1. Share your story
Let your potential funders know how your product or business idea can benefit them. Share who you are, what you’re planning to do, where the project idea came from, what your budget is and why you’re passionate about it. This shows you’ve actually put some thought into the idea, which helps prove the legitimacy and credibility of your project.

A basic outline of this information is also available in Kickstarter’s Creator Handbook, which is an invaluable tool for anyone who wants to use crowdfunding to get money for their business. Communicating your story through visual imagery is of particular importance.

Make sure to create a great-looking project-header image as well as a compelling video. You have to have a stunning video pitch. Make sure the video quality is crystal clear, your story is compelling, and your product shines. Show you’re credible by speaking clearly, outlining the concept and the benefits, and demonstrating exactly how it works. Connect emotionally with a personal story in a way that a potential backer will be able to relate to. Finally, talk about why the product is unique. People need to know what problem you’re solving that will be appealing to consumers.

2. Offer great rewards
People will back your project if they think it’s worthwhile, but it’s always good to have great perks for your pledgers, too. You’ll likely want to refer to the aforementioned Creator Handbook to figure out what you can and cannot offer, as there are some restrictions you’ll need to be aware of.

You’ll also want to be fair with your rewards in terms of price points, and make sure you can actually fulfill them. It’s fine to promise your pledgers big rewards, but don’t forget that delivery can take considerable time and effort. Be realistic.

3. Set a funding goal
If you’re launching your campaign on Kickstarter, be aware that it has an all-or-nothing funding model. If you meet or exceed your funding goal, you get to keep the money. If not, you don’t get anything. Platforms such as Indiegogo work on a slightly different model, where you get to keep the funding regardless of whether you reach your goal.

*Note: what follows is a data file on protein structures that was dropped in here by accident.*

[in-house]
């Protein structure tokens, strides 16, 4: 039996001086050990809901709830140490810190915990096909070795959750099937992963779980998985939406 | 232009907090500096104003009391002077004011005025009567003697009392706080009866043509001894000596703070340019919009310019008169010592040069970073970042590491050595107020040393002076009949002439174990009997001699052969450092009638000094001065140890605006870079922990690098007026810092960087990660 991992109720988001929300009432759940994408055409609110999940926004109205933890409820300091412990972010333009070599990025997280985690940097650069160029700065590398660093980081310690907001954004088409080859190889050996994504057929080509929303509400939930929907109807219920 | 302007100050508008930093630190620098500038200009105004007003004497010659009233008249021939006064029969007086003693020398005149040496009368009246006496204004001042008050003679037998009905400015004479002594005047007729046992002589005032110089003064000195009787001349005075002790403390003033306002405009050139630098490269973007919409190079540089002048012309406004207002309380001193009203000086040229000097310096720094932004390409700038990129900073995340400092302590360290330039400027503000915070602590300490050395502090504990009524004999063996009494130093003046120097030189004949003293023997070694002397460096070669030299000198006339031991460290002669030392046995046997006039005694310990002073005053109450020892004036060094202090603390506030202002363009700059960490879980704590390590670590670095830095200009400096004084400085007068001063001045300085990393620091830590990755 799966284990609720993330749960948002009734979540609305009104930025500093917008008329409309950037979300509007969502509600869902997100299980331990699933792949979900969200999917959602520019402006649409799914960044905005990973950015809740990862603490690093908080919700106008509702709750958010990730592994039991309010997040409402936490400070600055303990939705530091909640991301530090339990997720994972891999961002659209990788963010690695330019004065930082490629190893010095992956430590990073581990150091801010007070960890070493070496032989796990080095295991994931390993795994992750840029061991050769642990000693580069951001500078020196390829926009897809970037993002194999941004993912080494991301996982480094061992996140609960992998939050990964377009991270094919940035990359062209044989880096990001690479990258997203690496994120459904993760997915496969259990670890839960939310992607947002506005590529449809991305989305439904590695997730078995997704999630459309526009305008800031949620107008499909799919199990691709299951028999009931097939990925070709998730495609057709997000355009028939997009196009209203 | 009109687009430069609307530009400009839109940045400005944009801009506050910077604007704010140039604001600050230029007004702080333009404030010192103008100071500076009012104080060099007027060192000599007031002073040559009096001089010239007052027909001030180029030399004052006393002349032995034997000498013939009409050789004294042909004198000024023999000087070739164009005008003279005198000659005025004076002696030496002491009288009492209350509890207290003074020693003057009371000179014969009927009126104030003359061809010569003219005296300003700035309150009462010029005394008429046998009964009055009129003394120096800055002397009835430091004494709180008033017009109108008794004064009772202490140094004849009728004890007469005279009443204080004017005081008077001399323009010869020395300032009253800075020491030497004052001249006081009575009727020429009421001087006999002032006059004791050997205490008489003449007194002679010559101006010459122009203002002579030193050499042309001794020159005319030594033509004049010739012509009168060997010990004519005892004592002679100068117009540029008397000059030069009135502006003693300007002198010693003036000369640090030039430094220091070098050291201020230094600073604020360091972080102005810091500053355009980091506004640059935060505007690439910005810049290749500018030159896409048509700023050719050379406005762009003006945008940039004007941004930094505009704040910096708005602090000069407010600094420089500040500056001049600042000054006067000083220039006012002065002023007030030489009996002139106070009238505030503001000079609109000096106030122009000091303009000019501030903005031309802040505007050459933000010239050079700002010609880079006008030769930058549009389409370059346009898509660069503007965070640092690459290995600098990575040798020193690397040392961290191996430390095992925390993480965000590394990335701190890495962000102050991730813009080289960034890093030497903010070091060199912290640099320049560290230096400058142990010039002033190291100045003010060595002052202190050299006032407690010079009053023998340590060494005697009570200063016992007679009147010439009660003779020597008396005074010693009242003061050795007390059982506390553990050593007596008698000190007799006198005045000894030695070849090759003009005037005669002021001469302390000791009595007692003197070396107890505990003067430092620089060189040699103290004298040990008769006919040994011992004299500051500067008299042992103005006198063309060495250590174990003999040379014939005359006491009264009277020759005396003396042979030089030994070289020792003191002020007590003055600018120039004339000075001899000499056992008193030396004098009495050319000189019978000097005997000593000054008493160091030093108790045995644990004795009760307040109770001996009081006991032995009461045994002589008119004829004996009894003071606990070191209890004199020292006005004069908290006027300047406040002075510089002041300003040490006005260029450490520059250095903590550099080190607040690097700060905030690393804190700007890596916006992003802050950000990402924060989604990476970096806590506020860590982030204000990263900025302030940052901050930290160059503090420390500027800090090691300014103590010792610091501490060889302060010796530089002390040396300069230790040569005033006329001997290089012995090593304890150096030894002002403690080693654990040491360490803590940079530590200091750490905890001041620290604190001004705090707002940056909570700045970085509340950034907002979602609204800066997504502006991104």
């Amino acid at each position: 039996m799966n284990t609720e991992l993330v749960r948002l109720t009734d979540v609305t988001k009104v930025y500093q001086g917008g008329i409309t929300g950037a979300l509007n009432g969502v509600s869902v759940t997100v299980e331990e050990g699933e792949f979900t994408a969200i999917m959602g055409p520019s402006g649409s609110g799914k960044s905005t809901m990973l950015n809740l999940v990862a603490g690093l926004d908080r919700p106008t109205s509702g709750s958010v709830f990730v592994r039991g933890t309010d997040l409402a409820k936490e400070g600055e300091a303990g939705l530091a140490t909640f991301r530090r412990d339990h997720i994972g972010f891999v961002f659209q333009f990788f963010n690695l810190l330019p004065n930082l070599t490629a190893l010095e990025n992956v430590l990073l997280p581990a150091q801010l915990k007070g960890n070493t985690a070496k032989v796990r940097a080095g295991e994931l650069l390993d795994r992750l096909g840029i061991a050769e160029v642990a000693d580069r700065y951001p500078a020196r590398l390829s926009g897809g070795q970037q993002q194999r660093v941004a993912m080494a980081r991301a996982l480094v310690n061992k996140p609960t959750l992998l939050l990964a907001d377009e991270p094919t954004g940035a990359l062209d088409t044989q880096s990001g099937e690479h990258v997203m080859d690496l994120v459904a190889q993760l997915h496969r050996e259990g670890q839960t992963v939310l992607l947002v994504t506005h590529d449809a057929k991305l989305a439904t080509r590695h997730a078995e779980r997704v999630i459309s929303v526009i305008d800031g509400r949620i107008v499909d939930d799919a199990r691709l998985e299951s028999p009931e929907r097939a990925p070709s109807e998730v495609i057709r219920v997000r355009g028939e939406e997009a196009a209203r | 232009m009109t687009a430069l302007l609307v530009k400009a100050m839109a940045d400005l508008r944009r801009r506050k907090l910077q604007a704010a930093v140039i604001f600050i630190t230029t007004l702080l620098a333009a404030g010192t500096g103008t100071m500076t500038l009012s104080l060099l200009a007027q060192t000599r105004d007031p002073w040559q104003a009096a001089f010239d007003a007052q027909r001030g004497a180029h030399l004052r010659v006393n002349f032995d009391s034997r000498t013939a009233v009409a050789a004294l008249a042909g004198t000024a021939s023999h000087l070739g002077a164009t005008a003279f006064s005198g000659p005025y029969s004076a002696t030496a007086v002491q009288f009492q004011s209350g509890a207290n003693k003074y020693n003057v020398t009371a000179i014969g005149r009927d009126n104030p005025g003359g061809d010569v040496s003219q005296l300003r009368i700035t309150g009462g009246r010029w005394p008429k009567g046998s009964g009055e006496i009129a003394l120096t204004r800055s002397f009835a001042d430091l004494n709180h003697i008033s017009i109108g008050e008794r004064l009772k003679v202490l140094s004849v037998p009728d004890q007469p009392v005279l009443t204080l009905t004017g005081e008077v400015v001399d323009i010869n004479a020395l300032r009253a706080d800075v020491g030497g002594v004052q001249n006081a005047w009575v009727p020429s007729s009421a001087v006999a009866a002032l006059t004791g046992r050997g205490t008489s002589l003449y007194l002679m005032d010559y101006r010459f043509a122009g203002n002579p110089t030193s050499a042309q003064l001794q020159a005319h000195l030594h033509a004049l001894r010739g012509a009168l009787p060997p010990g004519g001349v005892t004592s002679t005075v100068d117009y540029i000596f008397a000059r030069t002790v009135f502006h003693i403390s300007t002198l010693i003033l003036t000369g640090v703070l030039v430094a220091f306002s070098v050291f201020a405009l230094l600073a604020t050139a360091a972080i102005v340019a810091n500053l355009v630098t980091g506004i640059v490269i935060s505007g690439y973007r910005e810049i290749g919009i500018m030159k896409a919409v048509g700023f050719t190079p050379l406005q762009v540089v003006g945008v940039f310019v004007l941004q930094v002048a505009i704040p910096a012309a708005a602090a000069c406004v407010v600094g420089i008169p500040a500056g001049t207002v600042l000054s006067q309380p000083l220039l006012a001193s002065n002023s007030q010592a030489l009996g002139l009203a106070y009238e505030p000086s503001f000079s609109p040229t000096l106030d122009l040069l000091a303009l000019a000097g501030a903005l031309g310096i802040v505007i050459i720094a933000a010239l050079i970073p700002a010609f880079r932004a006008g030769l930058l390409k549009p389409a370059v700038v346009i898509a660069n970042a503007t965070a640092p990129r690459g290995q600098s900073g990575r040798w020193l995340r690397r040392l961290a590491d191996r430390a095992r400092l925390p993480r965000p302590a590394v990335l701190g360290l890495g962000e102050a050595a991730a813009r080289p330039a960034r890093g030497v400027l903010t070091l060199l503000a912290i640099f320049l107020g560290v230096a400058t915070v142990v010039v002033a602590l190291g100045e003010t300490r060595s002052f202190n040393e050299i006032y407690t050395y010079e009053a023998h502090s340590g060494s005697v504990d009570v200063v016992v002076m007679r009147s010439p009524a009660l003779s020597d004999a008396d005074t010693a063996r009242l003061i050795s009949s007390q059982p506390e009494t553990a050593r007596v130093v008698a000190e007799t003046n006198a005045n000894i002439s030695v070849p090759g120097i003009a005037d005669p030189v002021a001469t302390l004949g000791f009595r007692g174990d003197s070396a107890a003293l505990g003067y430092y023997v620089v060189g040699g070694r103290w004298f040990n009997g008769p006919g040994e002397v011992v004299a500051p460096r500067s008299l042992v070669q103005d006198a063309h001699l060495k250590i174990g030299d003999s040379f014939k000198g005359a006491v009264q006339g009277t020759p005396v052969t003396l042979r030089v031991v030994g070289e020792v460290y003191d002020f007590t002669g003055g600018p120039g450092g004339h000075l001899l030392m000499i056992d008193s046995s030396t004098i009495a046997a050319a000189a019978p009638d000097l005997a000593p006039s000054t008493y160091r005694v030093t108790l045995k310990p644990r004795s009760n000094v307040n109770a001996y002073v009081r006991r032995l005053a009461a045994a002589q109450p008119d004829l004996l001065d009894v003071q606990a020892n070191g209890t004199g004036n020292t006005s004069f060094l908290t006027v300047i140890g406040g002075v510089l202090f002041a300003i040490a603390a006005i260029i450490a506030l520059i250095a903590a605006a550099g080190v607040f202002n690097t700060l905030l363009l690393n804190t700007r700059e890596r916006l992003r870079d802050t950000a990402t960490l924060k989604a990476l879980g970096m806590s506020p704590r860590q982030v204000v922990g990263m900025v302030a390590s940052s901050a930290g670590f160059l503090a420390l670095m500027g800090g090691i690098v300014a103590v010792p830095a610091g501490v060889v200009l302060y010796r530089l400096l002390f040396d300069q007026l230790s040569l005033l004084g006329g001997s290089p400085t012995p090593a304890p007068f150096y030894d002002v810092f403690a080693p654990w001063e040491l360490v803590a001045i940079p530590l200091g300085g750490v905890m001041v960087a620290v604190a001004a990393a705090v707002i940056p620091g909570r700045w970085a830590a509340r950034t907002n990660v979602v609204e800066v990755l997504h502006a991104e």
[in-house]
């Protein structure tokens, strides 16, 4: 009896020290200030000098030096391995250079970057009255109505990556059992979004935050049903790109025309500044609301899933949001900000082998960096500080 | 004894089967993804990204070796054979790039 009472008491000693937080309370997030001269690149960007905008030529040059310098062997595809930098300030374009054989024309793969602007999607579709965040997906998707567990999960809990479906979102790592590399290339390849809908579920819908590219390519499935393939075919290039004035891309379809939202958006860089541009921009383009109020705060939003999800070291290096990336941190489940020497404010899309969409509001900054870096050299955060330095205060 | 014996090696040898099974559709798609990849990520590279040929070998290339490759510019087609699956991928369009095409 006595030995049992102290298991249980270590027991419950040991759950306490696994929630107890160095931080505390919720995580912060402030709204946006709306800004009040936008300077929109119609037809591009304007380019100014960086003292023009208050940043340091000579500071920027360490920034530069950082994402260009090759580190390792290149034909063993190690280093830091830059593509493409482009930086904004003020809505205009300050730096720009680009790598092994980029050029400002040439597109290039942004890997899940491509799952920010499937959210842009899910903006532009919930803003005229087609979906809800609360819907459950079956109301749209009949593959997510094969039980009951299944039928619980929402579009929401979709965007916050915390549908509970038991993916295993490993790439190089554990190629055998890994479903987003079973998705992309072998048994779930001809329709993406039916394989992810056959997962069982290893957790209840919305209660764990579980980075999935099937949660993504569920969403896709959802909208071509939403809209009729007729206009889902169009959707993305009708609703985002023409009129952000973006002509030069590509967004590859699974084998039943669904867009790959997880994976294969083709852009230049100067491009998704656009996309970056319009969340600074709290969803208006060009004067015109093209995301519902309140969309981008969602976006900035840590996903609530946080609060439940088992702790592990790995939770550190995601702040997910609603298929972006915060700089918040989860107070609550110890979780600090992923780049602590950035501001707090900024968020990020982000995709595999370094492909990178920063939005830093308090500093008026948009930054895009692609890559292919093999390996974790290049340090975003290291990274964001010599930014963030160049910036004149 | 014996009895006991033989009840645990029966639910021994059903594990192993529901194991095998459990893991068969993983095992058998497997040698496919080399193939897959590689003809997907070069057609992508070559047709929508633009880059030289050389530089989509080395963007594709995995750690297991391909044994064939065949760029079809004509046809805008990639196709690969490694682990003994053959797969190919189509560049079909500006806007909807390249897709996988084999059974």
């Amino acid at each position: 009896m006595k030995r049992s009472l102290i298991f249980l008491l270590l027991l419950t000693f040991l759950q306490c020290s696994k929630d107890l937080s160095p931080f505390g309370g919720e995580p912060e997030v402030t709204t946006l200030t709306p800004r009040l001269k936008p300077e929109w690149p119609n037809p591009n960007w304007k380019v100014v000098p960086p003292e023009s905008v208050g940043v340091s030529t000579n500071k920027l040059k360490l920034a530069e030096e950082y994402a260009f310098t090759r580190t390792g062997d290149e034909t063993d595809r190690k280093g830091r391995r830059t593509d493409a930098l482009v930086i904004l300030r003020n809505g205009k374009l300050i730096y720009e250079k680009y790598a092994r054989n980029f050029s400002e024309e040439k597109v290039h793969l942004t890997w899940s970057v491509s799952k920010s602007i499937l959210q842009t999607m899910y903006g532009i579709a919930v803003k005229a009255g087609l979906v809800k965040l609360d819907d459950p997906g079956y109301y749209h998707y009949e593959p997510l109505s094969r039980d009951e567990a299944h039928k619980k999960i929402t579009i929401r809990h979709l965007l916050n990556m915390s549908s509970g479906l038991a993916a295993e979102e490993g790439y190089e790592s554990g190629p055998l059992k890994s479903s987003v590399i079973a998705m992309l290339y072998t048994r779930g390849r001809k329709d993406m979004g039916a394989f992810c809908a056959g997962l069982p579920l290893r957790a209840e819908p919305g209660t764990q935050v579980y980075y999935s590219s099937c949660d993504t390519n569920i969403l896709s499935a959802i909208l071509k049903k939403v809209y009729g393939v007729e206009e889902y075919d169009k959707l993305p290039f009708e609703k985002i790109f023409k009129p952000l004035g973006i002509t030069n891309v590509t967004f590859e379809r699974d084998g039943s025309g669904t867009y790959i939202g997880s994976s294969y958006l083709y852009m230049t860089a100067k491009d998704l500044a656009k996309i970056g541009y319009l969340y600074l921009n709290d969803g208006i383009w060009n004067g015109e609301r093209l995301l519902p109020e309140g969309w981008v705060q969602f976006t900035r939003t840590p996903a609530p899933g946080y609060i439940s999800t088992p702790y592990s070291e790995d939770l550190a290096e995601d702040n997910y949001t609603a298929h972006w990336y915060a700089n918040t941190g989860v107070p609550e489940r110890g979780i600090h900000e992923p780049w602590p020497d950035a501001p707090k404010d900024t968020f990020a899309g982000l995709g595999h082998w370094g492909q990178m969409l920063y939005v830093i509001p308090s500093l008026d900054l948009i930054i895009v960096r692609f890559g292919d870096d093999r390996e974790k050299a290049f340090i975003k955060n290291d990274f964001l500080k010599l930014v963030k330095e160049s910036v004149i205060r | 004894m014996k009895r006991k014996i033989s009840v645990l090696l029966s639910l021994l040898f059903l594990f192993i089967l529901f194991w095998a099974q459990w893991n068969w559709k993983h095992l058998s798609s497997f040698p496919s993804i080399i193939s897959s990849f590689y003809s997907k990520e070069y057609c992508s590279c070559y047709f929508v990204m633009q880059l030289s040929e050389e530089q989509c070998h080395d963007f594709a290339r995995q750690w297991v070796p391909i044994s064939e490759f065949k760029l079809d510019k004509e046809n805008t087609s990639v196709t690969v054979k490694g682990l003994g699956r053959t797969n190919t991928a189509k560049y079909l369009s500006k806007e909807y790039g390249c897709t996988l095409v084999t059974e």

At this point, it’s important to think about how much money you need to get your business up and running, and how many people you know might be willing to pledge. Although you may attract the attention of new people with your campaign, most of your support is going to come from those who already know you. Be realistic. Also keep in mind that you can’t change your funding goal once you’ve initiated the campaign.

Related: Joining a Pitch Fest for Business Financing

4. Promote your campaign
There are many different ways to make people aware of your crowdfunding campaign. Here are a few tips for getting the word out:

Use social media to spread the message.
Reach out to the media and bloggers to get coverage for your cam­paign.
Host a live event to drive up interest and engagement.
Your campaign is unlikely to succeed without a 100 percent commitment on your part. You need to think of it as a full-time job while you’re driving toward your campaign goals. Leverage every relationship and marketing channel available to you.

5. Update your backers as your project progresses
You need to keep your project backers in the loop as you move forward with your campaign. If you don’t share regular updates with them, you could lose their interest and might not be able to attract as many pledgers as you’d like.

Crowdfunding platforms generally have built-in tools that allow you to update your project backers and send messages to them. Take advantage of these tools and keep everyone in the loop.

Be honest and regular with your updates. If things aren’t going exactly as you hoped they would, be transparent. Backers want to know that you can actually deliver on your project and the rewards you promised them.